National Science and Technology Week, from October 18 to 27, 2013, is an event that celebrates the importance of science and technology in everyday life and Canada’s rich scientific and technological culture. National Science and Technology Week has science and technology-related public events going on all across Canada throughout the week; you can see what’s going near you on this page.
To kick off the week, organizers will hold the world’s largest practical science lesson, trying to top 2012’s Guinness World Record-breaking science lesson, when 13,701 Canadians at 88 locations across the country did the same experiments (about Bernoulli’s principle) at the same time (1:00 PM EDT on October 12, 2012).
This year’s lesson explores the effects of gravity and atmosphere on light by conducting three experiments that simulate the flight of paper airplanes on Earth, the Moon, and Mars. You can see Canadian astronaut Chris Hadfield explain the lesson below:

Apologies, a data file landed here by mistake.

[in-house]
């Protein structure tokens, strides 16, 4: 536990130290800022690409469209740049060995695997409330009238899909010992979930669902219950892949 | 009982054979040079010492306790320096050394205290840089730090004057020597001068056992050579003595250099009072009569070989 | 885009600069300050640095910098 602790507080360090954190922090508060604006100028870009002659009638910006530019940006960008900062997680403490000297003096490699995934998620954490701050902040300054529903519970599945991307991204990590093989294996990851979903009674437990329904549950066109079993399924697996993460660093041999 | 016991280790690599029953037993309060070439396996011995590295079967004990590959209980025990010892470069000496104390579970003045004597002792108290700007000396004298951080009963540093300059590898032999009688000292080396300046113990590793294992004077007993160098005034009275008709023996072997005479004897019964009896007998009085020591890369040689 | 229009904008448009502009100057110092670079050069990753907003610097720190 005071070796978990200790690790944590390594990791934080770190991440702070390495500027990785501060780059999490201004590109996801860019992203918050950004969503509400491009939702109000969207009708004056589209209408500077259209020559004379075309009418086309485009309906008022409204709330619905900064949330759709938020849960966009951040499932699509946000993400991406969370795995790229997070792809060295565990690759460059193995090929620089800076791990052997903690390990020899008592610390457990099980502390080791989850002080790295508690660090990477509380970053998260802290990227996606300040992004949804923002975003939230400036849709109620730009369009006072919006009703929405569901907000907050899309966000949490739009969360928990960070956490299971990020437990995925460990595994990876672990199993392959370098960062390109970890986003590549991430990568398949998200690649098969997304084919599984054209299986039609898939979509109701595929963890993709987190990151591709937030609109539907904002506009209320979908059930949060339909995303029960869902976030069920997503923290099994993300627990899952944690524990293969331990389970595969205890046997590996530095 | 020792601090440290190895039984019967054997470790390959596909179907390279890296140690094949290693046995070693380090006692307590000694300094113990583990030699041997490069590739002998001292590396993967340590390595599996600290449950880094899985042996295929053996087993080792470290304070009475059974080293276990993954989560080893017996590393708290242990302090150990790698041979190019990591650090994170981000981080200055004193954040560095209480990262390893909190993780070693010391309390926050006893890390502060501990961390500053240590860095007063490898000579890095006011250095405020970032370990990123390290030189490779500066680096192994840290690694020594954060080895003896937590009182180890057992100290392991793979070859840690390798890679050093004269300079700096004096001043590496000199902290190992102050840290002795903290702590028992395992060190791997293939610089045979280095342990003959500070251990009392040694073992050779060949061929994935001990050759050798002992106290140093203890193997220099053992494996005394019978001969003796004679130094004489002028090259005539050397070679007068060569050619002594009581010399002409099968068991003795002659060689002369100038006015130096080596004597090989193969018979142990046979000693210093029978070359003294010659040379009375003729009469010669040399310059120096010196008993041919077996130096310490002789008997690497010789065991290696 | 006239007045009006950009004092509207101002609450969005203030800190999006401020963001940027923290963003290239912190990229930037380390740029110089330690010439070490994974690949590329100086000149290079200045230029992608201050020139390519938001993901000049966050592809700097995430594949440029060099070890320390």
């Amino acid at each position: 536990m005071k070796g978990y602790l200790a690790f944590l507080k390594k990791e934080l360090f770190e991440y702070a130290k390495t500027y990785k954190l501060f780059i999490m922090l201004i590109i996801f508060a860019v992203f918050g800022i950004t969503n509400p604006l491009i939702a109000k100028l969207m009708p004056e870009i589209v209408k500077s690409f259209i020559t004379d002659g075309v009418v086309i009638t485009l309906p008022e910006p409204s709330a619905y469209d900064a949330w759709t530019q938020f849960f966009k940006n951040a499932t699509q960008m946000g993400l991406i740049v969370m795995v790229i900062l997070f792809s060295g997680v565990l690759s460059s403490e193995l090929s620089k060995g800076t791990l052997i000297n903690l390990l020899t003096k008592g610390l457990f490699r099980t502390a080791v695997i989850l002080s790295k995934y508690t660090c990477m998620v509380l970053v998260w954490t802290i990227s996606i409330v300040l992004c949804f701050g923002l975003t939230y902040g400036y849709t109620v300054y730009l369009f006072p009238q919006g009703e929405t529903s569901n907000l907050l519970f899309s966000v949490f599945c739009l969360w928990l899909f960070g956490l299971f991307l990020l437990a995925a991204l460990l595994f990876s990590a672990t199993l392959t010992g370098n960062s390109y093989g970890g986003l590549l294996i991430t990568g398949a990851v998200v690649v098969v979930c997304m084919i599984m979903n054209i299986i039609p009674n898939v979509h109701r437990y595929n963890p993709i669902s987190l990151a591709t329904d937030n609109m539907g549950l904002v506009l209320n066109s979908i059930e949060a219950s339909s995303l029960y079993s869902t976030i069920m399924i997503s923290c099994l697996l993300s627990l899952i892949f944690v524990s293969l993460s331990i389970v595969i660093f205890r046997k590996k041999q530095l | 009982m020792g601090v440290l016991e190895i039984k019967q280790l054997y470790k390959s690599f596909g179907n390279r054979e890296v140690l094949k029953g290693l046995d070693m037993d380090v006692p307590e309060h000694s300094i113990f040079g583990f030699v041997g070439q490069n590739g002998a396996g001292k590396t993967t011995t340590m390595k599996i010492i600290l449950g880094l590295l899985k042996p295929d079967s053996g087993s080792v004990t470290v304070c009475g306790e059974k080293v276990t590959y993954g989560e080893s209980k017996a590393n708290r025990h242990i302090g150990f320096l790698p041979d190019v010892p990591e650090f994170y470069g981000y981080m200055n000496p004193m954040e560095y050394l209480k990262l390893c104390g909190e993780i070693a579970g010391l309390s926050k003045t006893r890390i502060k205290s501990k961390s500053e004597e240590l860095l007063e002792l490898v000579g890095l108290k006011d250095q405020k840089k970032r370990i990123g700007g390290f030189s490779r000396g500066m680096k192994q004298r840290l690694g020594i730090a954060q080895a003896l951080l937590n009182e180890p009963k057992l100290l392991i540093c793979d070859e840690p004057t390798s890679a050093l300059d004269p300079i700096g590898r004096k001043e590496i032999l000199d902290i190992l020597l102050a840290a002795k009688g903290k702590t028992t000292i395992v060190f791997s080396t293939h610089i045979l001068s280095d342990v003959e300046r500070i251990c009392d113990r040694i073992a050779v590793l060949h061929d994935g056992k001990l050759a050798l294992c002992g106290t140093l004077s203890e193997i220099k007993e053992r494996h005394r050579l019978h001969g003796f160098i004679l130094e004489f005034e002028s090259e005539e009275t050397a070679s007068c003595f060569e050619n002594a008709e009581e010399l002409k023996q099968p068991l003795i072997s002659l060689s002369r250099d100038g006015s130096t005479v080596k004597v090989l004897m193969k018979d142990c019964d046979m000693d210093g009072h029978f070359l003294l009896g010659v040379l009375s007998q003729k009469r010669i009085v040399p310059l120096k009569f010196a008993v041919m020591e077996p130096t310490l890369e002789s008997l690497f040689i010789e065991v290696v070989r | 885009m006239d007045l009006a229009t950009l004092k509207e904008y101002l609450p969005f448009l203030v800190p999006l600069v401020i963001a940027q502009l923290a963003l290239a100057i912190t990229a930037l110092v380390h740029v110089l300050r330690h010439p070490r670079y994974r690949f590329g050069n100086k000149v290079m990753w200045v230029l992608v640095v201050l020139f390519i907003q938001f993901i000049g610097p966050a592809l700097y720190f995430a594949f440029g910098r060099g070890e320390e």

Flight involves the interaction of four forces on an aircraft: lift, weight, thrust, and drag. For an aircraft to fly at a constant velocity at a constant altitude, these four forces must be equal and opposite (see image below). Weight varies depending on gravity, while lift and drag are related to the density of the atmosphere.
(Credit: Scott Taylor)
Since the Moon and Mars have different gravity and atmospheres (or lack thereof) than the Earth, it seems likely that paper airplanes would fly differently on those worlds. The question is: how would they behave differently? Form your own hypothesis, download the lesson and give it a try!
If you’re looking for more information on paper airplanes, check out this article on CurioCity. A group of students from Bishops College in St. John’s, Newfoundland and Labrador, put together an entry for the Canadian Space Agency’s Canadian Science Challenge to see how paper airplanes would fly on board the International Space Station; you can see their video here on CurioCity.
There are lots of exciting careers related to the aviation industry, even if they don’t usually involve paper airplanes. You can check out some of those careers, from airline pilot to aircraft maintenance engineer and aerospace instructor, here on CurioCity.
For more information on National Science and Technology Week activities in your area, visit http://science.gc.ca/nstw.